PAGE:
Safety must always come first when any work is carried out to the building infrastructure. Combustion appliances, for example, contain a real risk of carbon monoxide (CO) poisoning which can lead to death. Real fire risks depend on factors such as the fuel used for burning and the supply control to the flames; appliance type and efficiency; how often it is used and keeping it properly maintained. Fire regulations to handle appliances safely are not ‘over the top’. They prevent serious injury or death if such rules are respected. It is also important that chimney sweeping is carried out by a certified and professional chimney sweep – or the consequences could be fatal.
Risk factors can be numerous. The build-up of heat into the floor through the back of a fireplace or floor under a gas fire are two examples. Or imagine a tar build-up which keeps burning inside a chimney for a few hours with a temperature of more than 1000°C. It can make bricks and cement disintegrate and any nearby steel metal pipes glow red. Even normal flue fires carry safety risks and so the building regulations give advice on placing flue pipes near flammable materials; recommended hearths to install and fireplace walls.
(CO), mentioned above, is commonly known as the silent killer, and it represents a lethal risk to households. It is a difficult gas to detect with no odour or colour. CO is a product of carbon-based fuels including oil, gas, coal and wood. Oxygen levels in the blood of a human being can be pushed dangerously low by a bond between CO and haemoglobin (part of red blood cells) when CO is inhaled. Carboxyhaemoglobin – the bond between CO and haemoglobin – eventually kills the oxygen. This is known as CO poisoning. Even low levels of exposure to CO can cause damage as oxygen is slowly starved. Vital organs in the human body will stop working such as the brain. If CO is inhaled for a short time, recovery is possible if the patient is quickly taken to a CO-free room. However if exposure is long enough, the person will die because oxygen is not taken around the body.
Factors influencing carboxyhaemoglobin damage to the human body:-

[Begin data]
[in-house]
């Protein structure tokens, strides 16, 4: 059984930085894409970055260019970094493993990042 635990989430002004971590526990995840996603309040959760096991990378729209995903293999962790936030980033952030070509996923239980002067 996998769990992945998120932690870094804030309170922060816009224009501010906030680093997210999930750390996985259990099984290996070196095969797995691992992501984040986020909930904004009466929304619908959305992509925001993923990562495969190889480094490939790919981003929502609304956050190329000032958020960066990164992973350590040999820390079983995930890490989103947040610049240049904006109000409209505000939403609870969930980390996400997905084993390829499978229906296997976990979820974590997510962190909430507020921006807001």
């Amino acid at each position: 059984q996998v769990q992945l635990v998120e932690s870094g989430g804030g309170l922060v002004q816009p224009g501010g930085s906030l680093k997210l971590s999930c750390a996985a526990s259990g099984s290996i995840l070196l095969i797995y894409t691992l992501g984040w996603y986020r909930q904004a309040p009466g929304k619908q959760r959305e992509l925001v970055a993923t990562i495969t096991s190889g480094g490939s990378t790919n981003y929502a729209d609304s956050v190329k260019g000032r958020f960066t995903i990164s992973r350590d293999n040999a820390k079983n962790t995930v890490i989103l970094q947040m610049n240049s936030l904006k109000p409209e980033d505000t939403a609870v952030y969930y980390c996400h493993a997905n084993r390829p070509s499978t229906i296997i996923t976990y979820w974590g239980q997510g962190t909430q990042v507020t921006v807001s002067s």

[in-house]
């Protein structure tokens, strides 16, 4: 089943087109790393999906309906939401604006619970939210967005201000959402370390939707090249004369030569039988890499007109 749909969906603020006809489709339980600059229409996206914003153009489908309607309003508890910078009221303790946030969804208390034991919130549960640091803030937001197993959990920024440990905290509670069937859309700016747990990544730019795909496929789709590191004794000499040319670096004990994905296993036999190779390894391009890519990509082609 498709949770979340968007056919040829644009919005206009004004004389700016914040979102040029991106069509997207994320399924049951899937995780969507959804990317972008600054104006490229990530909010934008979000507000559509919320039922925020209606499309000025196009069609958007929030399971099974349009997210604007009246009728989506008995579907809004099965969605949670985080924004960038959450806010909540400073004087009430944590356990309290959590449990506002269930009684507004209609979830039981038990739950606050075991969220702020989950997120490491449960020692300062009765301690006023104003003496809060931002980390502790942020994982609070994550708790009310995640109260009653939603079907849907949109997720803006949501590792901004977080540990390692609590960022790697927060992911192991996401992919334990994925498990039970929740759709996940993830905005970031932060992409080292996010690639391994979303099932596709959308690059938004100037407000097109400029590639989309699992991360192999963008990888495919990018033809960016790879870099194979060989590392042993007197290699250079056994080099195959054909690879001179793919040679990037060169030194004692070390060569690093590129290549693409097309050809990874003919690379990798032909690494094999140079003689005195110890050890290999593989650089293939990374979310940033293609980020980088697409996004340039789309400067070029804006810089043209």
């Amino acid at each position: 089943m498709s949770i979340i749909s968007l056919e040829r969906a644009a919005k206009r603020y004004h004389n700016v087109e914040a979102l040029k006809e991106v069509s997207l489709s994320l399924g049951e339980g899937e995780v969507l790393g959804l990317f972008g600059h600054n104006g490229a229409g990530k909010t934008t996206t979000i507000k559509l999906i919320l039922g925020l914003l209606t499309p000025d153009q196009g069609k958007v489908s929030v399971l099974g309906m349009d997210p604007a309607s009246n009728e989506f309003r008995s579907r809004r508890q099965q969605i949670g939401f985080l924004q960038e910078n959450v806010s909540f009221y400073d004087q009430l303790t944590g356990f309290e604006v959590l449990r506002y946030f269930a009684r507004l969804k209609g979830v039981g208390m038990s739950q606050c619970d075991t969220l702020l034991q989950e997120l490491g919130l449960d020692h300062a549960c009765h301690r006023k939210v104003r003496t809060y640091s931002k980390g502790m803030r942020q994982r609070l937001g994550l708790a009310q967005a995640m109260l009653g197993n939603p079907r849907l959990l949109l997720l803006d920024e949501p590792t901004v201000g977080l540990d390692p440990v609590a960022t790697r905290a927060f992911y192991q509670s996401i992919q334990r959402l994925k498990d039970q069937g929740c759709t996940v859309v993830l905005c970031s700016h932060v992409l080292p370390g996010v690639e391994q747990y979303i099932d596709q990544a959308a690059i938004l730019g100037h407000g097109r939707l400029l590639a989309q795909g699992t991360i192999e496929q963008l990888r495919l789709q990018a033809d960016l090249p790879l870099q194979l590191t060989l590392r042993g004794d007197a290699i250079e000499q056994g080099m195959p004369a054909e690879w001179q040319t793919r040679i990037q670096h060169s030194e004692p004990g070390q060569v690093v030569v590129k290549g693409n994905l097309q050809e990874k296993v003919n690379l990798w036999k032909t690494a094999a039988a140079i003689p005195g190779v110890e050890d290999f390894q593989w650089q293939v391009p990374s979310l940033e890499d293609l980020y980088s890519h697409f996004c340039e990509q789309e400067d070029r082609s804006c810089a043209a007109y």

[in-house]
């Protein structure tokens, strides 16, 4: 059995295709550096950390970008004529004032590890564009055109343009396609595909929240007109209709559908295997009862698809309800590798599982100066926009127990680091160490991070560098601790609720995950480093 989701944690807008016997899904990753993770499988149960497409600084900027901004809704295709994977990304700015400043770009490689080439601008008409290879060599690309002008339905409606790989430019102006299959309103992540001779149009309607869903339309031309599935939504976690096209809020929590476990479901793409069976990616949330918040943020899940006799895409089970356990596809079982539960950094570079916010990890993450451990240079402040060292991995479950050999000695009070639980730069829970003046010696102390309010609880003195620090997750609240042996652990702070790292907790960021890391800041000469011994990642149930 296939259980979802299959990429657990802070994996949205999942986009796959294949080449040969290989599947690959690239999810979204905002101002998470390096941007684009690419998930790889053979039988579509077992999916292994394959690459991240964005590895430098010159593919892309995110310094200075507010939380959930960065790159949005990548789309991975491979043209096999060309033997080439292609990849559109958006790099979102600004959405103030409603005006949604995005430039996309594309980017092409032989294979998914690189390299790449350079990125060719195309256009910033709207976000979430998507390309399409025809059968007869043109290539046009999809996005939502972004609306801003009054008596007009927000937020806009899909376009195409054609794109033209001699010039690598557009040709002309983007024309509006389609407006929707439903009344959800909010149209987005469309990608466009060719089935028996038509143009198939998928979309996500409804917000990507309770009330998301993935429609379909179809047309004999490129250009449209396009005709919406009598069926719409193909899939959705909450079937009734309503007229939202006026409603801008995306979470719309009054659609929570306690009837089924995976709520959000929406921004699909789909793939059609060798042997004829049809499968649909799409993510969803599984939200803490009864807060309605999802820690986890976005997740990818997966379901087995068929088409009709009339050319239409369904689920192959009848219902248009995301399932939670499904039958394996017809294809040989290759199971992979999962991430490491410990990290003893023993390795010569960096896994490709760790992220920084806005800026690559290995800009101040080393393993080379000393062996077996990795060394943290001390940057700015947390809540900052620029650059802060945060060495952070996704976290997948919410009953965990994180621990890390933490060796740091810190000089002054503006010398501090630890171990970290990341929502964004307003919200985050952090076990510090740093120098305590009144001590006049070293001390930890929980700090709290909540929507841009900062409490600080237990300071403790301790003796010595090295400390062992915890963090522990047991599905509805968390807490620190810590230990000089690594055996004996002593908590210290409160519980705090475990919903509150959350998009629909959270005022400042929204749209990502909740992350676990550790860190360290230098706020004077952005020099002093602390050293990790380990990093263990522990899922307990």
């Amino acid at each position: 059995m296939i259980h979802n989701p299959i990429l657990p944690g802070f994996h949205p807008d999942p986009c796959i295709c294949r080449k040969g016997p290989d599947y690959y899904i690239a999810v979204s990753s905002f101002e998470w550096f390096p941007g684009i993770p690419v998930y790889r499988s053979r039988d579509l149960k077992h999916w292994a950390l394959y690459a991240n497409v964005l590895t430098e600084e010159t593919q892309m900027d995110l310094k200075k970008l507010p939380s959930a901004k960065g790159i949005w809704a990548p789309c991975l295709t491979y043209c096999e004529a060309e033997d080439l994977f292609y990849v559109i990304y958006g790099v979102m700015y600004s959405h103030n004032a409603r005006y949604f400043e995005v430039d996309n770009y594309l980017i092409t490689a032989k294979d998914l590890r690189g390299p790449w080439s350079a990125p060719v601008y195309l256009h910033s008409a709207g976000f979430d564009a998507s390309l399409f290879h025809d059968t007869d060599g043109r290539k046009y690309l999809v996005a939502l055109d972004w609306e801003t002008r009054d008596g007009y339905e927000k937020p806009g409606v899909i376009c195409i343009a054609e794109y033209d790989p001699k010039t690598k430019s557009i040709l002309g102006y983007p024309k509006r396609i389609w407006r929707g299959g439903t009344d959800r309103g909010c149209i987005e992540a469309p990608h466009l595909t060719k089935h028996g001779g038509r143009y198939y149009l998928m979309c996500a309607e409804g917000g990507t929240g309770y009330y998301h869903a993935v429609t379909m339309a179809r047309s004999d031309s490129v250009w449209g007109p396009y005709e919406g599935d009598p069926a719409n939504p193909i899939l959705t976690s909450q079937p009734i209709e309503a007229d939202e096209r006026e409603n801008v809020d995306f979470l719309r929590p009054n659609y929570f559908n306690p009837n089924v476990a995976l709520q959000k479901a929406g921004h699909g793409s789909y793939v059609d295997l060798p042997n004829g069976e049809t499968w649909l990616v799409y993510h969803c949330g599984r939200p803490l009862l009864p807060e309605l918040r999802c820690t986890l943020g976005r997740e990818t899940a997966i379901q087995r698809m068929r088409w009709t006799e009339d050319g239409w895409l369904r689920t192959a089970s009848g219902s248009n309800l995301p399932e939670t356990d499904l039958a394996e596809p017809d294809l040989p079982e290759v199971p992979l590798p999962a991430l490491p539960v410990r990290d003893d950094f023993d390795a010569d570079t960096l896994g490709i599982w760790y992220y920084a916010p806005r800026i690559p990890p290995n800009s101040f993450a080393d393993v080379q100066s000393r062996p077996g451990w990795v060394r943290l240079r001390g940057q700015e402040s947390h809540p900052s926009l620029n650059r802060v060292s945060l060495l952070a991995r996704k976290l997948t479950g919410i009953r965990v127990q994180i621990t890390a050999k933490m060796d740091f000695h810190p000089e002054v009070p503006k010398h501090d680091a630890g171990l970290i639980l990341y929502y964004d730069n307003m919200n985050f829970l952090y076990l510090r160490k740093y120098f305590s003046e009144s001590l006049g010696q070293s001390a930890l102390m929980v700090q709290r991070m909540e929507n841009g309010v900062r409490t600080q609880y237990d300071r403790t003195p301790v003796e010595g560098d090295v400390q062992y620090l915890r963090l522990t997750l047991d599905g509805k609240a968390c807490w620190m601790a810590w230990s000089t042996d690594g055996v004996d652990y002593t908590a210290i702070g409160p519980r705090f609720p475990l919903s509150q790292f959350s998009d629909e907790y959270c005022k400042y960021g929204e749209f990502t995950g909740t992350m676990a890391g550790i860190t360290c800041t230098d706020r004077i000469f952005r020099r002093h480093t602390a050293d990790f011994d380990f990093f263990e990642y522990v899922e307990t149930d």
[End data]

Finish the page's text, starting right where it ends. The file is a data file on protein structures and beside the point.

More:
- Carbon monoxide in air inhaled into the lungs.
- The length of time a person is exposed to the toxic air.
- A person’s activity in the contaminated environment e.g. working causes.
- Higher levels of inhaled air leading to an increased CO poisoning rate.
- Existing health conditions or vulnerable people e.g. older folk, pregnant women, patients with heart or lung complaints.
Symptoms of CO poisoning
Symptoms of CO poisoning depend on the amount of blood contamination. Flu-style signs are an early warning of low level poisoning and later indications are confusion, weakness, muscle waste and memory loss. Sometimes, in 50 per cent of cases, a victim’s skin has gone pink in colour. A CO poisoning victim is likely to feel better away from home than when they return. If more than one person in a household suffers such symptoms – that is another warning sign. Always be safe and get immediate medical advice, if in doubt.
Where does carbon monoxide come from? CO is found in a number of sources in a property – coal, oil, gas and oil. Cigarette smoke is another cause. Any portable paraffin or gas heaters can create high CO levels if a room is not properly ventilated. Dangerous CO levels will also be present if any fires, room heaters, oil, cookers and boilers fuelled by natural gas; or liquid petroleum gas are not given efficient air supply.
Gas from solid fuels (wood, coal and smokeless fuels) contain dangerously high levels of CO because these fuels do not mix with oxygen. So a properly working flue or air vent is essential to transport these fumes to the outside atmosphere. It is vital, and potentially life-saving, for these flues/air vents to be unblocked and in proper working order – maintained on a regular basis by a certified and professional chimney sweep.
Oxygen is essential for the combustion of any fuel but modern building techniques mean there are less draughts in a home – so building regulations also give information on getting fixed air vents installed.
A number of solid fuel open fires, usually with an underfloor draught set-up, draw upon outside air to feed the flames via the under-grate area. However it amounts to just 10 per cent of the total air needed for combustion – the other 90 per cent is required for ventilation purposes, especially as a lot of air is directed by the fire up the chimney. If there is not enough ventilation air, the combustion products will go up the flue at a slower pace and leave soot; or even cause smoke to come back down the chimney, with a greater risk of CO poisoning.
Any stoves and open fires alight with their doors open will need more air for ventilation than combustion. Larger fireplaces will require air replacement several times in just a single hour.
HETAS is an example of Building Regulations which make sure the professional who installs solid fuel chimneys and appliances is a bona fide qualified tradesman. He or she can install these types of appliances as long as building control approval is given before the work begins. Chimney systems and liners can be included under this competent person’s scheme, not just flexi stainless steel linings. If you employ a HETAS member, they could also be registered to install other systems such as prefabricated chimney set-ups and cast in situ or sectional lining works. This type of work does not need previous building control permission. However, if foundation work is needed to build or repair a chimney – note that building control permission is always needed first, regardless of the qualifications of the tradesman doing the work.
HETAS is also responsible registering tradesmen with the National Association of Chimney Engineers (NACE) and overseeing the quality-control scheme provided by the association. This means that scheme members can complete certain chimney work under their registration framework.